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Balcony and Indoor Gardening Made Easy!

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Imagine being able to snip a few leaves directly from a basil plant next time you make a caprese salad, instead of having to pay $3.98 at the grocery store for five stalks of basil, four of which will rot in the refrigerator, if you’re like me. Think about being able to dry a few handfuls of your own thyme and rosemary as gifts for your gourmet friends.

Gardening can be very rewarding, no matter the scale. Even if you don’t have acres of farmland available for cultivation, or any access to the ground story of your building at all, you can probably find a corner or two to experiment with balcony or container gardening. Here are several suggestions for apartment or condo dwellers who would like to test out their green thumbs. 

First, plant what makes you happy. Do flowers brighten your mood? Do you want to have a few sprigs of a certain herb on hand? I started my garden by making a list of things I use often in my cooking and was tired of hunting down in the produce section at the grocery store. Or do you just want a little more green in your life? 

When you’ve decided what you want to grow, check its temperature and light requirements to find an appropriate spot for it. If you have room on a balcony for plants, they’ll love the natural light, but you might need to watch the weather and protect them from extreme cold or heat. If you’re planting something that’s outside its natural climate, such as a fragile herb like cilantro in a hot area, or a lemon tree in an area with occasional frost, try keeping it indoors under a grow light to simulate sunlight. Special plant light bulbs are available at most hardware stores or online. I installed a standard-sized plant light bulb in a reading lamp next to my couch, so my end table plants can thrive even in my dim living room.  

If you’re just starting an indoor or balcony garden, find containers suitable for your space. The taller your plant will grow, the deeper its roots need to go, so the higher the pot you’ll need. Some herbs and vegetables are bred for container varieties, so look for that labeling if you’re starting from seed. You can also buy live plants and repot them into containers using potting soil. Just make sure you buy pots with drainage holes so you won’t rot the roots with too much pooling water. Put a layer of gravel in the bottom of the pot before you add potting soil to help the soil drain well. You’ll want a drainage dish under each pot to catch extra water, especially for plants you’re going to keep indoors.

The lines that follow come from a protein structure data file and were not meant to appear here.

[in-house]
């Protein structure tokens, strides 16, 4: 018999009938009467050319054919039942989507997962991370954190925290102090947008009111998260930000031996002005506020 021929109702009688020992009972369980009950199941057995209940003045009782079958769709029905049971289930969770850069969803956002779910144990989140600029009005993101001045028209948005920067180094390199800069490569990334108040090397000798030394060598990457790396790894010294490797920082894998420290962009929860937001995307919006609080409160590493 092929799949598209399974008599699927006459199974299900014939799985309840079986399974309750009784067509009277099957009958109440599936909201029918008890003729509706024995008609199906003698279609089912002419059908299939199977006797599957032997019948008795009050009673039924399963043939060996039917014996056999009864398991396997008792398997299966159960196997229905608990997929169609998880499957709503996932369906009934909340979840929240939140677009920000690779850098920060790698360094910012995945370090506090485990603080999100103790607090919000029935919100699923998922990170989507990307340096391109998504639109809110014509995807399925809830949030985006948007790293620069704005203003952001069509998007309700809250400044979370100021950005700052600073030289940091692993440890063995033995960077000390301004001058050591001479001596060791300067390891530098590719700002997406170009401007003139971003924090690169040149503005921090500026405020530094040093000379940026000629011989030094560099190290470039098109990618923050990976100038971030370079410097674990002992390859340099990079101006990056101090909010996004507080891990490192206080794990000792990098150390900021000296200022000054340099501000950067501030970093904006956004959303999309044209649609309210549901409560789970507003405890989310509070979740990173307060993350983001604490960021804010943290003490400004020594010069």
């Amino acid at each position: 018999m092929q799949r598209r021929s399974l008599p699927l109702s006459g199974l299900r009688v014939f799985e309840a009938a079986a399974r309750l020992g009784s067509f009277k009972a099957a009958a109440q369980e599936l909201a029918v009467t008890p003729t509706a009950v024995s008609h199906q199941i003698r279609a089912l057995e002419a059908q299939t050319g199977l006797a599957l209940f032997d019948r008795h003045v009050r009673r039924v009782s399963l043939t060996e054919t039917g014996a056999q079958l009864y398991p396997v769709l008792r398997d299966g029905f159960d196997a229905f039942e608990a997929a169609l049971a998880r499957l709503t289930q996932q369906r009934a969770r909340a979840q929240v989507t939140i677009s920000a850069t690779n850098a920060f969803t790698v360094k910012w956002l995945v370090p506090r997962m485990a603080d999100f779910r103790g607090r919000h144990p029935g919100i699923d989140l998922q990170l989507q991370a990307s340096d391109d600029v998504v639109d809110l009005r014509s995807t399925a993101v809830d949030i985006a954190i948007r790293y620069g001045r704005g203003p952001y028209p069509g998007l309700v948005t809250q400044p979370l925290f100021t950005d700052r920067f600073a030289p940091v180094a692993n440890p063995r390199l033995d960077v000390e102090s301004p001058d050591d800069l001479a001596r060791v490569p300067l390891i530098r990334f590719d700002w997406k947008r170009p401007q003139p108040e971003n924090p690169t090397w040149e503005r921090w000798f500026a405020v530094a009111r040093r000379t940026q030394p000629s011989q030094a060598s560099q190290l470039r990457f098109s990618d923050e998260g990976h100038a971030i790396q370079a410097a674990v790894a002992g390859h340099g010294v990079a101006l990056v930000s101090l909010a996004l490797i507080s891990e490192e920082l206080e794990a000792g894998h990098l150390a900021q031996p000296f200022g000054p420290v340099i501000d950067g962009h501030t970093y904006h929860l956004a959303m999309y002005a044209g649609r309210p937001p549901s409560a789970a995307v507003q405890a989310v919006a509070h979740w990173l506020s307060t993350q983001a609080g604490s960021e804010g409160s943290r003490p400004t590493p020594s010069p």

Try growing cucumbers, peppers or tomatoes in large containers on your balcony with tomato cages or trellises to support them. If your area is very sunny, avoid black pots because they will absorb sunlight and heat up the soil too much. You can also try adding a larger pot around the one the plant is in and filling in the empty space between pots with crumpled paper or moss, which you should dampen each time you water the plant. 

After you’ve potted all your plants, you’ll need to keep watering them regularly, but don’t be tempted to soak them too much. Soggy roots and leaves can lead to fungus, which will damage or even kill plants. When you water, aim for the soil and the roots, not the leaves or flowers. Learning how to give your plants an appropriate amount of water can be a long process of trial and error, but as a general rule, let the soil dry out a bit before you water. After you water a plant, dump out any extra water standing in the drainage dish. Outdoor plants will go through more water than indoor plants, so check them daily. 

Finally, here’s a mini gardening project that requires little to no investment in pots, soil or lights. Try growing your kitchen scraps in water! If you slice off green onions just above the white bulb and put the bulbs root-side-down in a glass of water, they’ll sprout a new green onion in less than a week. You can also place the roots of romaine lettuce in water to grow tender new lettuce leaves. These are easy ways to keep fresh salad ingredients on hand. If you’re not interested in growing food but just want to add a lively splash of green to your home, try sticking toothpicks into carrot tops or chunks of sweet potatoes to suspend them at the surface of a glass of water. Put them in a window and watch as beautiful green leaves emerge.

Sources: homeguides.sfgate.com, lifehacker.com, gardeningknowhow.com and almanac.com.